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Third golden eagle shot

Third golden eagle shot

WINDOW ROCK

Submitted
A photo from the Navajo Nation Zoo shows the third golden eagle that has been shot for its tail feathers on Friday. The bird was taken to the Petroglyph Animal Hospital in Albuquerque where it underwent surgery on Sunday.

Another golden eagle was found, shot, with all of its tail feathers removed.

According to officials with the Navajo Nation Department of Fish & Wildlife, the eagle was found at the Navajo Products Agricultural Industry area on Friday. The severely injured eagle was still alive.

Manager of the Navajo Nation Zoo, David Mikesic, said the eagle, a juvenile female, was brought to zoo on Friday night, with serious wing injury. All of her tail feathers had been pulled, he added.

The eagle was bandaged and rehydrated before taken to the Petroglyph Animal Hospital in Albuquerque where it went under the care of Veterinarian Dr. Kariana Atkinson. Mikesic said Atkinson performed surgery on the bird on Sunday. He said he did not know if the bird survived the surgery.

Two birds were reported to have been shot by the U.S. Fish and Wildlife Service. The first golden eagle the USFWS reported shot occurred on March 13 in Area 7 of NAPI. That bird later died from its injuries. The second eagle was reported shot on March 21 in Area 1 of NAPI. Both eagles had their tail feathers removed.

The golden eagles and bald eagles are protected by the Bald and Golden Eagle Protection Act and the Migratory Bird Treaty Act. The Bald and Golden Eagle Protection Act carries a maximum penalty of one year in jail and $100,000 per individual, or $200,000 per organization for the first offense, while the Migratory Bird Treaty Act carries a maximum penalty that ranges from six months to a year in jail, and fines of up to $250,000 per individual, depending on whether an individual is convicted of a misdemeanor or a felony.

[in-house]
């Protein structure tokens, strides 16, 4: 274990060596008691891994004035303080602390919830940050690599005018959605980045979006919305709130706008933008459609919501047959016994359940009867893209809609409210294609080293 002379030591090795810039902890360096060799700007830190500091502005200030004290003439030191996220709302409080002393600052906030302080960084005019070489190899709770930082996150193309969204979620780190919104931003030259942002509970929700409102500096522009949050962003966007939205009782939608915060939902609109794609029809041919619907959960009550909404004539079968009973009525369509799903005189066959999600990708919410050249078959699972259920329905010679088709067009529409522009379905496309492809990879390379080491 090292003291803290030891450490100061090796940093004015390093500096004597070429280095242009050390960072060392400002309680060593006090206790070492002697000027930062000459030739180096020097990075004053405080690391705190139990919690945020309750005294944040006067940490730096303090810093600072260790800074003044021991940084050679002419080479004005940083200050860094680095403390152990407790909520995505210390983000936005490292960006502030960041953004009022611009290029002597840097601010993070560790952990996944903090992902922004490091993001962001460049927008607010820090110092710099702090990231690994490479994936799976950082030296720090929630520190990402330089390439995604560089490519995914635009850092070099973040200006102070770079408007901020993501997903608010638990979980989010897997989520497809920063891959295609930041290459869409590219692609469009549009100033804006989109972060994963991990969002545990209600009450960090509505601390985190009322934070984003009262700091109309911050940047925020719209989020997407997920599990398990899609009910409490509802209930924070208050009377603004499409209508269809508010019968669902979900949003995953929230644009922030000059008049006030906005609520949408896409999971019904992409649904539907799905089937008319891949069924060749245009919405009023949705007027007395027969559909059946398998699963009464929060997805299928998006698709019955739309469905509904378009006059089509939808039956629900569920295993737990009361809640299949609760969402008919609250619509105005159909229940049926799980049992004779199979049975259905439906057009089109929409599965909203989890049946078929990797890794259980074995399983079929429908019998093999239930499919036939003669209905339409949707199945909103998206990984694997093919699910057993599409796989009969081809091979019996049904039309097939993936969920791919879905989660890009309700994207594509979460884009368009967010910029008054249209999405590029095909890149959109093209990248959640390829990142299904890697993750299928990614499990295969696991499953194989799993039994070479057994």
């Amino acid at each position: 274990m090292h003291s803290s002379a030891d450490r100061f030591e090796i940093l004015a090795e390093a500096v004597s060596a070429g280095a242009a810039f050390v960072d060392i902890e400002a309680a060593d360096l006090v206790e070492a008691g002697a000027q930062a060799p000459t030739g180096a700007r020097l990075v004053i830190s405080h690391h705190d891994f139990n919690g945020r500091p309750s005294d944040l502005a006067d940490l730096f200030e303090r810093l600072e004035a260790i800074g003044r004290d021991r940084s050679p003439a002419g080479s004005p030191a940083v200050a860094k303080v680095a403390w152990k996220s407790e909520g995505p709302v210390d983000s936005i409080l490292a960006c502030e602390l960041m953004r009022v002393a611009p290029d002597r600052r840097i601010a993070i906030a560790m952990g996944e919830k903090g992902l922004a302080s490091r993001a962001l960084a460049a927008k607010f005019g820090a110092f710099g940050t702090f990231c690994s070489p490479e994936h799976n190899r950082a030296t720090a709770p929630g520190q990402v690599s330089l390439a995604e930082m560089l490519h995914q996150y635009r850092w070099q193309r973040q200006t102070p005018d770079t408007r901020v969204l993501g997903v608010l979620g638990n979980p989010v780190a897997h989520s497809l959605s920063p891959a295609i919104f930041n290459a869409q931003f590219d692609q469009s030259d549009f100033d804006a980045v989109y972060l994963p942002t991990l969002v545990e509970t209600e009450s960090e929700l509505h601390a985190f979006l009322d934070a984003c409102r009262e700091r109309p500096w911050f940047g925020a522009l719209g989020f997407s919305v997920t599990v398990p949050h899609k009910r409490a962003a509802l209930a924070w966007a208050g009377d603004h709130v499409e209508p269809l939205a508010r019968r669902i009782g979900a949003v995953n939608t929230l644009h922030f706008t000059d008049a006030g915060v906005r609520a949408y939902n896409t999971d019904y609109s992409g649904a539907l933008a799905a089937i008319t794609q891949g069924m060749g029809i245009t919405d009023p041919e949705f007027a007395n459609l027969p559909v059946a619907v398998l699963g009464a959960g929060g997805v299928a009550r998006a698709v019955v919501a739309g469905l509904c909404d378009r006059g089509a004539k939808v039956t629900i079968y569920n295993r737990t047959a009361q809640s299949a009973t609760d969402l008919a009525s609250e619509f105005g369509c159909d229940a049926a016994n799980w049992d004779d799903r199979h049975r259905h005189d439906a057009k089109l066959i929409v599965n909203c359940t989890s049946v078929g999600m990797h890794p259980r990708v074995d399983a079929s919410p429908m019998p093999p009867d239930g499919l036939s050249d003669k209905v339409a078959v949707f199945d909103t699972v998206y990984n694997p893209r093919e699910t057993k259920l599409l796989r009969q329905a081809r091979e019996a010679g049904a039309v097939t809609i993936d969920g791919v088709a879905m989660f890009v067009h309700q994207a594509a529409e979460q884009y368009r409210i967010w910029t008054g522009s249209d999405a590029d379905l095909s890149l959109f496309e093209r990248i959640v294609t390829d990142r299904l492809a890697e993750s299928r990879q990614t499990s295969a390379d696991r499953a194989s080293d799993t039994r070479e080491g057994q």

Mikesic said the $3,000 reward USFWS is offering still stands. In addition, he said Operation Game Thief for the Navajo Nation is also offering a “substantial” reward. Operation game thief can be reached at 928-221-9114. The USFWS can be contacted at 505-346-7828.


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About The Author

Donovan Quintero

"Dii, Diné bi Naaltsoos wolyéhíígíí, ninaaltsoos át'é. Nihi cheii dóó nihi másání ádaaní: Nihi Diné Bizaad bił ninhi't'eelyá áádóó t'áá háadida nihizaad nihił ch'aawóle'lágo. Nihi bee haz'áanii at'é, nihisin at'é, nihi hózhǫ́ǫ́jí at'é, nihi 'ach'ą́ą́h naagééh at'é. Dilkǫǫho saad bee yájíłti', k'ídahoneezláo saad bee yájíłti', ą́ą́ chánahgo saad bee yájíłti', diits'a'go saad bee yájíłti', nabik'íyájíłti' baa yájíłti', bich'į' yájíłti', hach'į' yándaałti', diné k'ehgo bik'izhdiitįįh. This is the belief I do my best to follow when I am writing Diné-related stories and photographing our events, games and news. Ahxéhee', shik'éí dóó shidine'é." - Donovan Quintero is an award-winning Diné journalist, who is based in Window Rock, Arizona. He can be contacted at dq@navajotimes.com.